It was eight years ago when Australian writer-director Sean Byrne’s debut feature The Loved Ones became an instant classic, and now he’s back with his sophomore effort, The Devil’s Candy. The film carries the imprimatur of Snoot Entertainment, the production company behind The Guest and You’re Next, and like those films, The Devil’s Candy offers a lean and stylish homage to some of our favourite horror films from the past (occult films, to be exact). The set-up of The Devil’s Candy is a tale as old as horror itself: a young family that moves into a house is not fully aware of the extent of the supernatural horrors contained within. The scenario here is the sort of pulpy Satanic Panic-era narrative you might have seen in the ’80s or late ’70s, only The Devil’s Candy playfully subverts those horror tropes while serving up more than enough stylish thrills to satisfy genre enthusiasts. The Devil’s Candy is also as much a love letter to heavy metal music as it is to cinema. Heavy metal and horror movies have always complimented each other nicely, but no other film has ever found a better ways to perfectly infuse the two like this. Yes, folks, terrible things happen, but in The Devil’s Candy, almost the entire film is infused with the sweet music from such bands as Slayer and Metallica.

Completed in 2015, The Devil’s Candy was screened at film festivals as a 90-minute movie, but snipped to 79 minutes for its theatrical run – and with the new edit, it’s a better film. The film is bursting with Satanic imagery and a blaring metal soundtrack, but at the end of the day Byrne’s film turns out to be less about heavy metal or even Satanism than about one man’s paternal anxieties and the psychological perils of his artistic obsession. In other words, this is a rare horror film that transcends genre and actually touches upon genuine human fears. And yes, there is just enough here to keep the gore hounds happy. All in all, The Devil’s Candy is the work of a filmmaker who brings everything to the table – atmospheric mise-en-scene, incredible sound design, gruesome practical effects, strong characterization, cliché-obliterating happenings, and a visceral grasp of true horror. (Ricky D)

Get Out

In the great annals of horror movie history, there are plenty of examples of backward, racist Southerners being used to amp up the terror in otherwise unremarkable places like small towns or nice Suburban neighborhoods. Get Out seeks to utilize this same strategy, but in a different way. By making the racist bad guys liberals who genuinely think they’re doing a service to the black community, Get Out supplants the idea that racism only exists on the right, or in the South, and forces wearers of the “Good Guy Badge” to take a closer look at their reflection.

With stand-out performances from Daniel Kaluuya (Black Mirror), Allison Williams (Girls), and Catherine Keener (Being John Malkovich), Get Out is a surprisingly tight suspense-thriller that ratchets up the tension with great success throughout the entirety of its swift run time.

From Jordan Peele of all people (best known for his sketch comedy series, co-created with Keegan-Michael Key), a film like Get Out is a genuine surprise, and one that has been welcomed by audiences and critics almost unanimously. These kinds of new takes on racism as a plot device, and the place of the horror canon in general, are just what the genre needs every few years to remind folks that there’s still new ground waiting to be uncovered in this well-worn world of recurring horror tropes. (Mike Worby)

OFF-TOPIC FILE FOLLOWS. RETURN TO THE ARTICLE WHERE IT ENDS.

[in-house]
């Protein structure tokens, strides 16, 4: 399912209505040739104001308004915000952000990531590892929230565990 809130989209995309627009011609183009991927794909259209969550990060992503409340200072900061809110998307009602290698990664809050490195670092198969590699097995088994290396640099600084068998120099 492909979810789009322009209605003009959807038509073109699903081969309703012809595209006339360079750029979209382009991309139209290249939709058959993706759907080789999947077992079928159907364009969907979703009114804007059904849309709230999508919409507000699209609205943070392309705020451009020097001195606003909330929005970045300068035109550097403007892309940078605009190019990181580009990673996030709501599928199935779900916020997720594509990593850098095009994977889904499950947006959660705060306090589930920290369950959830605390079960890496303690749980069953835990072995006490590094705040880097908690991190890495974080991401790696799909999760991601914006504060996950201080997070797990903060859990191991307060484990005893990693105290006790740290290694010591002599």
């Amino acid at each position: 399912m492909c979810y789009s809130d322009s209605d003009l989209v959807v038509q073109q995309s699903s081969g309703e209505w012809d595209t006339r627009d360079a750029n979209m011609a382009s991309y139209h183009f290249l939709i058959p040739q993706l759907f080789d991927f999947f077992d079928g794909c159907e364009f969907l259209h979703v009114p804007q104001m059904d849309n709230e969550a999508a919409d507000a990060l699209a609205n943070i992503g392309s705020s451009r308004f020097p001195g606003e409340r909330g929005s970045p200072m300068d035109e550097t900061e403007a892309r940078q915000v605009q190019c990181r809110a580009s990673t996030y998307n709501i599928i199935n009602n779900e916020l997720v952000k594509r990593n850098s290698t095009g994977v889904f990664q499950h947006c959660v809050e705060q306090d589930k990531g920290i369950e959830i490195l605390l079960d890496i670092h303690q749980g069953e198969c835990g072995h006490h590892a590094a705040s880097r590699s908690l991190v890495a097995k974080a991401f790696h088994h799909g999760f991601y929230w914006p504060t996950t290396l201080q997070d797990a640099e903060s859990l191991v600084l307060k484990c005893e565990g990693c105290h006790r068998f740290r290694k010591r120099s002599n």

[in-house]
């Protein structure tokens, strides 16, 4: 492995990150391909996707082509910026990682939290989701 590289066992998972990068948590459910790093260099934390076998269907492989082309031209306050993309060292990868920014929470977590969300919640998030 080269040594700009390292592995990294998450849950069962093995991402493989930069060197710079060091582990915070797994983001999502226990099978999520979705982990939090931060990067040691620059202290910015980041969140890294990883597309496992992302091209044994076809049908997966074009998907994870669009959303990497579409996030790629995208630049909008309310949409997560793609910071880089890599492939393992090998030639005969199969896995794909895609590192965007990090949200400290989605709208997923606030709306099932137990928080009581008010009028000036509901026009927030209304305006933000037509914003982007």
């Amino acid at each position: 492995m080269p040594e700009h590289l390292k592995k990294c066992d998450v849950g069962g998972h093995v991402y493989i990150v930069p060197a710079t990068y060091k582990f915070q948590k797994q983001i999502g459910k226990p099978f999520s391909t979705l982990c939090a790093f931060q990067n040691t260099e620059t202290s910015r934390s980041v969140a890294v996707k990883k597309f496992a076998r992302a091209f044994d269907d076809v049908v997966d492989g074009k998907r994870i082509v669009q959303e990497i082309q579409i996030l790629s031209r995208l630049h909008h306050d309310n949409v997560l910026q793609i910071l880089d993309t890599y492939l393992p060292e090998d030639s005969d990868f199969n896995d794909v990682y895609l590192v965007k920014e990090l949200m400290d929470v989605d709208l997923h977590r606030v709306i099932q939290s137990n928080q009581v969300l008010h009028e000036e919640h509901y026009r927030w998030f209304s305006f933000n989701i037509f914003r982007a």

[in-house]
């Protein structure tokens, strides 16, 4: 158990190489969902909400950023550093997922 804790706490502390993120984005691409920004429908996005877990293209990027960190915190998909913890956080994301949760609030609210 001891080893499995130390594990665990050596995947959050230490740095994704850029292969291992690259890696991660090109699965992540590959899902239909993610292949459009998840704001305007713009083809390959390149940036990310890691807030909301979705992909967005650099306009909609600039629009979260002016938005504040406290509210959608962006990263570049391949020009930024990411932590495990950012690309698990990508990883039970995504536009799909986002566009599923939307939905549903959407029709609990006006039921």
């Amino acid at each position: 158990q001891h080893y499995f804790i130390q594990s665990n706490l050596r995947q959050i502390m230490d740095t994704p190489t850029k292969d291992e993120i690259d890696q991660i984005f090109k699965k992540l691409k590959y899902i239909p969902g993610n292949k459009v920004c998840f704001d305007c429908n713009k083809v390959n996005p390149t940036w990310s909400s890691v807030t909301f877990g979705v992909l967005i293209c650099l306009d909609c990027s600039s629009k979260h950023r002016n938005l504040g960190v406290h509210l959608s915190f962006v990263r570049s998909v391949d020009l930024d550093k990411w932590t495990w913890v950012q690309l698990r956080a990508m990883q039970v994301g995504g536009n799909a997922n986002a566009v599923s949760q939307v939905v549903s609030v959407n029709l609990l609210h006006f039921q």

Guardians of the Galaxy Vol. 2

When Guardians of the Galaxy was first released, it was considered to be a huge gamble for Marvel considering that apart from die-hards comic book fans, most people wouldn’t recognize these characters nor care to see a movie about Marvel’s band of misfits. To almost everyone’s surprise, Guardians of the Galaxy opened to a nearly $100 million (domestic) first weekend and made well over $750 million worldwide during its theatrical run. Needless to say, the pressure was on James Gunn when making a sequel and as a result, Volume 2 is bigger than its predecessor. Unfortunately, bigger isn’t always better, and Guardians of the Galaxy Vol. 2 isn’t quite as fun, nor is it as clever, as the original. That isn’t to say it isn’t any good, because obviously we like it enough to have it featured on this list. There is a lot to like here, and the pros outweigh the cons. Much like the original, Volume 2 features a wonderful cast, lively performances, one or two great action set pieces, stunning cinematography, a killer soundtrack and enough humor to call it the funniest film of the year so far. More importantly, it attempts to tell a heartfelt story about identity, loneliness, and belonging, and for the most part, it succeeds. (Ricky D)

I Don’t Feel At Home In This World Anymore

American genre film has gotten a bit of a kick in the pants lately from filmmakers willing to acknowledge America’s roiling class tensions, from the run-down Detroit setting and get-rich-quick scheming of Don’t Breathe to the world of It Follows, in which the young seem to have no future and no prospects. One of our staff favorites last year, Jeremy Saulnier’s punk thriller Green Room exploited the naked thrills of punk to take its hapless protagonists to whatever the opposite of a “safe space” is. One of Saulnier’s collaborators, Macon Blair, has made his directorial debut with another movie that fits neatly into this grimy quasi-movement. I Don’t Feel At Home is a raucous, funny, and disturbing look at disenfranchisement and disillusionment, with a perfectly-cast Melanie Lynskey finally getting a shot at a lead role. Blair takes advantage of Lynskey’s unassuming presence to offer a complete portrait of boiling-over resentment and rage, one that nevertheless stops just short of claiming our hero is really all that different from the roving toughs she aims to lash back at. That Jesus Lizard genius David Yow is the film’s sleazy head crook is just gravy. (Simon Howell)